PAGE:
The Magnetic Fields
(Nonesuch Records)

The latest from the Magnetic Fields is a rosy-cheeked, dapper little collection of morbid miniatures performed completely unplugged and to the band's usual perfectionist standards, with the vocalists turning songwriter Stephin Merritt's playfully disingenuous lyrics into deceptively captivating, solid gold–sounding '70s AM classics. Dressing these acoustic (read: "authentic") songs as novelty numbers ("We Are Having a Hootenanny," in which you can "take our personality quizzzzz!"), Merritt seems obsessed with how perfectly cruel and painfully false the world can be. What we associate with idealized innocence—dolls, dancing, bad art—barely conceals all too real wickedness.

Realism coyly flirts with the listener by means of a much warmer sound than anything the Magnetic Fields have done since 69 Love Songs. There are big batches of Merritt's frisky ukulele playing, frequent co–lead vocalist Shirley Simms briskly chiming an Autoharp, and Johny Blood's tuba-farting along on bouncy chantey choruses, along with accordions, bouzoukis, and supposedly the rustling of falling leaves as additional percussion. It was all produced in a real Los Angeles studio, a new technique for a band that recorded its previous record, Distortion, mostly in a bathroom.

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Merritt has explained this album as a kaleidoscope, a mindful throwback to the era of radio-aimed, chamber-cheese art pop of Judy Collins or Judy Henske. But much of the charm of those LPs came from the artists subverting the hootenannies and hoedowns with covers of adult-themed songs by the likes of Leonard Cohen or Randy Newman. All 13 slices of Realism are creamy, from Merritt's bourbon-croaking opener "You Must Be Out of Your Mind" to the Walker Brothers–esque "I Don't Know What to Say." At the end of that song, Merritt casually tosses out, "I could try to shove you off the nearest cliff," a threat of MOR murder, before Claudia Gonson mock-sweetly delivers the outrageously bitchy "The Dolls' Tea Party" ("There will be a test/To see who's best/And worst dressed").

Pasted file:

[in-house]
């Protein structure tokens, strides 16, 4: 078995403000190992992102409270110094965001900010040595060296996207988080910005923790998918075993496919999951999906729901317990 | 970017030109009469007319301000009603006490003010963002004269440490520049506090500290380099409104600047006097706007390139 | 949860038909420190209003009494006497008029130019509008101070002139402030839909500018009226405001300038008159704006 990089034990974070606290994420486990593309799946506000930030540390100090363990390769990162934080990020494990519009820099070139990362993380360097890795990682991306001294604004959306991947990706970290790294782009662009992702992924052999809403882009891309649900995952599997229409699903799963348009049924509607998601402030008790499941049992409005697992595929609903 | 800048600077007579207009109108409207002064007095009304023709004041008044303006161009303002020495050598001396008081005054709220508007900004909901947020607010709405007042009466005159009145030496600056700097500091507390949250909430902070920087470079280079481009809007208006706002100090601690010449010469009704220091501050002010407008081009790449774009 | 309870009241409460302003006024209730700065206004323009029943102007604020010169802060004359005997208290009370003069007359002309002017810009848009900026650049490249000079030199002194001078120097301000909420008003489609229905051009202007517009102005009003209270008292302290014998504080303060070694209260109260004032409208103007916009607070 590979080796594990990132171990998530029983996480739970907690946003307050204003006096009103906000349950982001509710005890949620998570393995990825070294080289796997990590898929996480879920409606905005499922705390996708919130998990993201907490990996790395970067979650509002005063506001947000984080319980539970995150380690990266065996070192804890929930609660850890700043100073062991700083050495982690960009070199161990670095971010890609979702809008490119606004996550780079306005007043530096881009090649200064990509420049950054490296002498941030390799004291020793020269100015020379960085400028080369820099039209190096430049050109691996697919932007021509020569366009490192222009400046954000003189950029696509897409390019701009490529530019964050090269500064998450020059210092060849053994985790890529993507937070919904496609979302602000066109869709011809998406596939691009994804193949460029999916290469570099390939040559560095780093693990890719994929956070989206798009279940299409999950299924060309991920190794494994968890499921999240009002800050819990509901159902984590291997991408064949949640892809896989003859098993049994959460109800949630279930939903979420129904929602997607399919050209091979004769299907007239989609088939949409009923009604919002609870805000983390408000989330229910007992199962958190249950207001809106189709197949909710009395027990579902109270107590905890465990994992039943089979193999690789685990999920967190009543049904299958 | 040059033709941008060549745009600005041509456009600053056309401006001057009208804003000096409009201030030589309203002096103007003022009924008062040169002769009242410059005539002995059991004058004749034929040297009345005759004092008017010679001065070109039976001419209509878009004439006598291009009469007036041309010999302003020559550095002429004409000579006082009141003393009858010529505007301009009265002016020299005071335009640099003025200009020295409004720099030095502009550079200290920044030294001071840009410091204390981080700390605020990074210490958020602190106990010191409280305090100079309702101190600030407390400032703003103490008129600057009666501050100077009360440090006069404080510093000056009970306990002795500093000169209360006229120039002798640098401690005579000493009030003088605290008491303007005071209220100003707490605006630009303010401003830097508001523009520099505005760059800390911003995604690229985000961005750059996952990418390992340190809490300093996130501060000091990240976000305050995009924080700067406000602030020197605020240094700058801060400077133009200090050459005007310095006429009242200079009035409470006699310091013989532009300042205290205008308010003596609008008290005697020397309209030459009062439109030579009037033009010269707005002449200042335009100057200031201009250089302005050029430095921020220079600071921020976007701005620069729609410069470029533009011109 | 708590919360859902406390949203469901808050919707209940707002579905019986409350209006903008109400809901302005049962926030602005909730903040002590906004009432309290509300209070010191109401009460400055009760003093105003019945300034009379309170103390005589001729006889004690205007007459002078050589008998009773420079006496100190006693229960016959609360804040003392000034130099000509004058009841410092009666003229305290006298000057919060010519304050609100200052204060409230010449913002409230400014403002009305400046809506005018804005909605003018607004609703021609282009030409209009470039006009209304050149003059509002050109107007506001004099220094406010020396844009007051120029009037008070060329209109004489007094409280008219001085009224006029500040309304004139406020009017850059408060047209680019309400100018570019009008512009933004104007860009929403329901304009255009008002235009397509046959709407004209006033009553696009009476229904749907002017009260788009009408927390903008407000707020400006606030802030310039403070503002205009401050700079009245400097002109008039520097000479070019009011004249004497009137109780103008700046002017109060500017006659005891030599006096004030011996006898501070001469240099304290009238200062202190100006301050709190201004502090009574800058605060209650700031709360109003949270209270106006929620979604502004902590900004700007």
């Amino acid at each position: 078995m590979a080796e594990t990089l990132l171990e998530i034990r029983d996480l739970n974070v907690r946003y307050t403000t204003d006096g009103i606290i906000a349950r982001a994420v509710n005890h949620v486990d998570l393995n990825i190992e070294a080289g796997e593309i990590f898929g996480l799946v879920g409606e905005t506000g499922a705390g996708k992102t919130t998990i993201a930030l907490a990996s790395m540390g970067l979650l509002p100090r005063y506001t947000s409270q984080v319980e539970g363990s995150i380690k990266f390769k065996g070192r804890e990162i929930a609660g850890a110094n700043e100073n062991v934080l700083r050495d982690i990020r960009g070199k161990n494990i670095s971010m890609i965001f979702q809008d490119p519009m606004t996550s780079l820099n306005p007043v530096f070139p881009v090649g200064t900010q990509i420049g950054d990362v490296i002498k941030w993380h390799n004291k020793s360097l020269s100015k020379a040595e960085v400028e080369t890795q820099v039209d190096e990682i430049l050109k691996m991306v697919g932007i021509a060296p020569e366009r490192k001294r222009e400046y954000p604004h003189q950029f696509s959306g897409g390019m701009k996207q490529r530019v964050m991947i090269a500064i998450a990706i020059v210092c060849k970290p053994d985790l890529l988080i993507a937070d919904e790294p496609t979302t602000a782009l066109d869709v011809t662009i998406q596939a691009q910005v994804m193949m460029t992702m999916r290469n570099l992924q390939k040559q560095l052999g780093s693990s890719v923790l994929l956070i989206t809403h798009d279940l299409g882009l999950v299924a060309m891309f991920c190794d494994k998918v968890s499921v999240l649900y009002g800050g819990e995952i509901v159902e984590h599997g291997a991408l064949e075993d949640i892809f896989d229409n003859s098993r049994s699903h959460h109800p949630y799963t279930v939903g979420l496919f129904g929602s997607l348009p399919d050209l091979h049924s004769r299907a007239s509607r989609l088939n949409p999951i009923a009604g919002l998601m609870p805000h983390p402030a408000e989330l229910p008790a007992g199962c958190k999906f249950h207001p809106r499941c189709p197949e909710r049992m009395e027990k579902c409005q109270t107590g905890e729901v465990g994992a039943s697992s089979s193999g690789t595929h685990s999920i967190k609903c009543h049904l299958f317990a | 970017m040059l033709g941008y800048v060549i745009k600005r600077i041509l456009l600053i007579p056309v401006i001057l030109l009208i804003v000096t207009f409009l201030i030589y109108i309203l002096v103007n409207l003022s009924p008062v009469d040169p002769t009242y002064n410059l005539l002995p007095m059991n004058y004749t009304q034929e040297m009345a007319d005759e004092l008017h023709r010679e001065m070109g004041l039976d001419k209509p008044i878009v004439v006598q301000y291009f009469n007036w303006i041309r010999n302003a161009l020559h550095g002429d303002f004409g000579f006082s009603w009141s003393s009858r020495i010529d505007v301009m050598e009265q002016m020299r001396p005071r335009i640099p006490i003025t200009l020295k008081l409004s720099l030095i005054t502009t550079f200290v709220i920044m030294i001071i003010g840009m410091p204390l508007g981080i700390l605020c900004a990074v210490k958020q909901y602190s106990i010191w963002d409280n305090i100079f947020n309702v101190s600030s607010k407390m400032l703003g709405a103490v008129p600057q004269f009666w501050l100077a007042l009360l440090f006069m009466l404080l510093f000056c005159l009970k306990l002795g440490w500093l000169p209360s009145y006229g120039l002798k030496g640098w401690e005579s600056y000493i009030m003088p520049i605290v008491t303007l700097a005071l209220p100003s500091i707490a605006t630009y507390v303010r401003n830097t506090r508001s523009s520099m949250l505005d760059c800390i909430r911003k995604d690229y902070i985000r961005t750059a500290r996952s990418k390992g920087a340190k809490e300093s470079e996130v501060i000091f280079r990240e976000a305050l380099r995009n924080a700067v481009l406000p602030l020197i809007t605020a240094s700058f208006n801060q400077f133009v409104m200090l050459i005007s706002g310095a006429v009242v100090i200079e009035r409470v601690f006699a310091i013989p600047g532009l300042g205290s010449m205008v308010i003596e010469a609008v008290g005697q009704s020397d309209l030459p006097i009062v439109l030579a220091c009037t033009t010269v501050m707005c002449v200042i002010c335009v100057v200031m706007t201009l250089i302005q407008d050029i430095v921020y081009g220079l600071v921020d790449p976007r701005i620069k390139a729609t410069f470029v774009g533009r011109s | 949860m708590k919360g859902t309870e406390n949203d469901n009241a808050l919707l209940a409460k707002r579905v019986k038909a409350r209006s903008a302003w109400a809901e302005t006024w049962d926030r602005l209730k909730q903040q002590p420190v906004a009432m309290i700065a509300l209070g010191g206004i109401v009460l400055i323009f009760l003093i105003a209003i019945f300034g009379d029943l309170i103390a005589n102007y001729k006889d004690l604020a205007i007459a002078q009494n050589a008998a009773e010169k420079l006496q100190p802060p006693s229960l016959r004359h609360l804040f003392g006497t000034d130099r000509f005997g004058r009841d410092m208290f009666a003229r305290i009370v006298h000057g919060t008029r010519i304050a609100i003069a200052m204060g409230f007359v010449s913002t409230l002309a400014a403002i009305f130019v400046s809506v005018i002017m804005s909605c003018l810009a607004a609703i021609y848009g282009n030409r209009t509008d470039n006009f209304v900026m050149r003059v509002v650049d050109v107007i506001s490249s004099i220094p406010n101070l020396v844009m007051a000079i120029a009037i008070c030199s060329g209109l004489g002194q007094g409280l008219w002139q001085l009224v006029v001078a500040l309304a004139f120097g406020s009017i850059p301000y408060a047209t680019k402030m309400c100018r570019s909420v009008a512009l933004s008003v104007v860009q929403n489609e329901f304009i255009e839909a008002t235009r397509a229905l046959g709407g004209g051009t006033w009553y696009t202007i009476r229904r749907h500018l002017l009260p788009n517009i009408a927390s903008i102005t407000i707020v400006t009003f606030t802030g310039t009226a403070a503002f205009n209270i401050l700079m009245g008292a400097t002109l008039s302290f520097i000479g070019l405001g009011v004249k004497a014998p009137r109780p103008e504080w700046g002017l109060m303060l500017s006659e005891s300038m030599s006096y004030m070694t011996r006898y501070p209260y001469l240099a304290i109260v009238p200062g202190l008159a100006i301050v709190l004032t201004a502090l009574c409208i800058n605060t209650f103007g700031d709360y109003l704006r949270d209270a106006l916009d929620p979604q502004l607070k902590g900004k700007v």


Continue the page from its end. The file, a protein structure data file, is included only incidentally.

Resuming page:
Where 2008's feedback torsion-twin Distortion may have been the most subtle protest of unnecessarily loud rock music ever created, Realism convicts (in)sincere musical craft—which wouldn't work if it weren't so well-crafted itself. It pokes holes in myths of passion and pop, but it also contains one of the band's best brokenhearted ballads in "Painted Flower." Merritt deadpans "You can't go round just saying stuff/Because it's pretty" on the album's very first song, so it's not like you have no warning that Realism is one of the prettiest and most provoking pranks you'll hear all year. recommended